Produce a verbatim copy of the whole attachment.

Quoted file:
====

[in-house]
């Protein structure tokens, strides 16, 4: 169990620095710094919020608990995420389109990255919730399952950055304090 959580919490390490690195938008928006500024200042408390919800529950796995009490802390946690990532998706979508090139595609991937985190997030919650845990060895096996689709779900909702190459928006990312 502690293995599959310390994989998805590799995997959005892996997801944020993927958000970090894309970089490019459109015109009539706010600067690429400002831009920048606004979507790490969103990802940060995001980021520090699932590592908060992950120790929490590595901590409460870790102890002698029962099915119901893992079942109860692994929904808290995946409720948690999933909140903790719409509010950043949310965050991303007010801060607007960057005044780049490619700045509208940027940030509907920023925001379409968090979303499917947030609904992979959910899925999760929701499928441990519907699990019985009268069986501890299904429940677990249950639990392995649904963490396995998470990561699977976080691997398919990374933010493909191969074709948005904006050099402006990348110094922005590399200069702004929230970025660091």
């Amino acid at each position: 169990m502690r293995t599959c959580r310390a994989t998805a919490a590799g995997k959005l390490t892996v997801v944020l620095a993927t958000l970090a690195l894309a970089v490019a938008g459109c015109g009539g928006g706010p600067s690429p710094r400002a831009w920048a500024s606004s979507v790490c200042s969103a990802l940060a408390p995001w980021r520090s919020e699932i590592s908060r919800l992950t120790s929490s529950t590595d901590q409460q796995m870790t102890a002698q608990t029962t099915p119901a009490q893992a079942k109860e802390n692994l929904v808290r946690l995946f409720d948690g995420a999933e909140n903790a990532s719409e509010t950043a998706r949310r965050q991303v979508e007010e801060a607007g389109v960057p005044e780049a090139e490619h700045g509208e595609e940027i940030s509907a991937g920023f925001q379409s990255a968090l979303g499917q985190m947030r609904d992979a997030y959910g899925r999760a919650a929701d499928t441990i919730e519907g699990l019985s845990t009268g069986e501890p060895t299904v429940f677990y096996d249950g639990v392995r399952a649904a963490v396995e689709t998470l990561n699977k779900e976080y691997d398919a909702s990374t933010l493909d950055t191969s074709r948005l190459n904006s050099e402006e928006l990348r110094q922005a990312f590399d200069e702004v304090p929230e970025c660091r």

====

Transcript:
[in-house]
């Protein structure tokens, strides 16, 4: 169990620095710094919020608990995420389109990255919730399952950055304090 959580919490390490690195938008928006500024200042408390919800529950796995009490802390946690990532998706979508090139595609991937985190997030919650845990060895096996689709779900909702190459928006990312 502690293995599959310390994989998805590799995997959005892996997801944020993927958000970090894309970089490019459109015109009539706010600067690429400002831009920048606004979507790490969103990802940060995001980021520090699932590592908060992950120790929490590595901590409460870790102890002698029962099915119901893992079942109860692994929904808290995946409720948690999933909140903790719409509010950043949310965050991303007010801060607007960057005044780049490619700045509208940027940030509907920023925001379409968090979303499917947030609904992979959910899925999760929701499928441990519907699990019985009268069986501890299904429940677990249950639990392995649904963490396995998470990561699977976080691997398919990374933010493909191969074709948005904006050099402006990348110094922005590399200069702004929230970025660091």
């Amino acid at each position: 169990m502690r293995t599959c959580r310390a994989t998805a919490a590799g995997k959005l390490t892996v997801v944020l620095a993927t958000l970090a690195l894309a970089v490019a938008g459109c015109g009539g928006g706010p600067s690429p710094r400002a831009w920048a500024s606004s979507v790490c200042s969103a990802l940060a408390p995001w980021r520090s919020e699932i590592s908060r919800l992950t120790s929490s529950t590595d901590q409460q796995m870790t102890a002698q608990t029962t099915p119901a009490q893992a079942k109860e802390n692994l929904v808290r946690l995946f409720d948690g995420a999933e909140n903790a990532s719409e509010t950043a998706r949310r965050q991303v979508e007010e801060a607007g389109v960057p005044e780049a090139e490619h700045g509208e595609e940027i940030s509907a991937g920023f925001q379409s990255a968090l979303g499917q985190m947030r609904d992979a997030y959910g899925r999760a919650a929701d499928t441990i919730e519907g699990l019985s845990t009268g069986e501890p060895t299904v429940f677990y096996d249950g639990v392995r399952a649904a963490v396995e689709t998470l990561n699977k779900e976080y691997d398919a909702s990374t933010l493909d950055t191969s074709r948005l190459n904006s050099e402006e928006l990348r110094q922005a990312f590399d200069e702004v304090p929230e970025c660091r």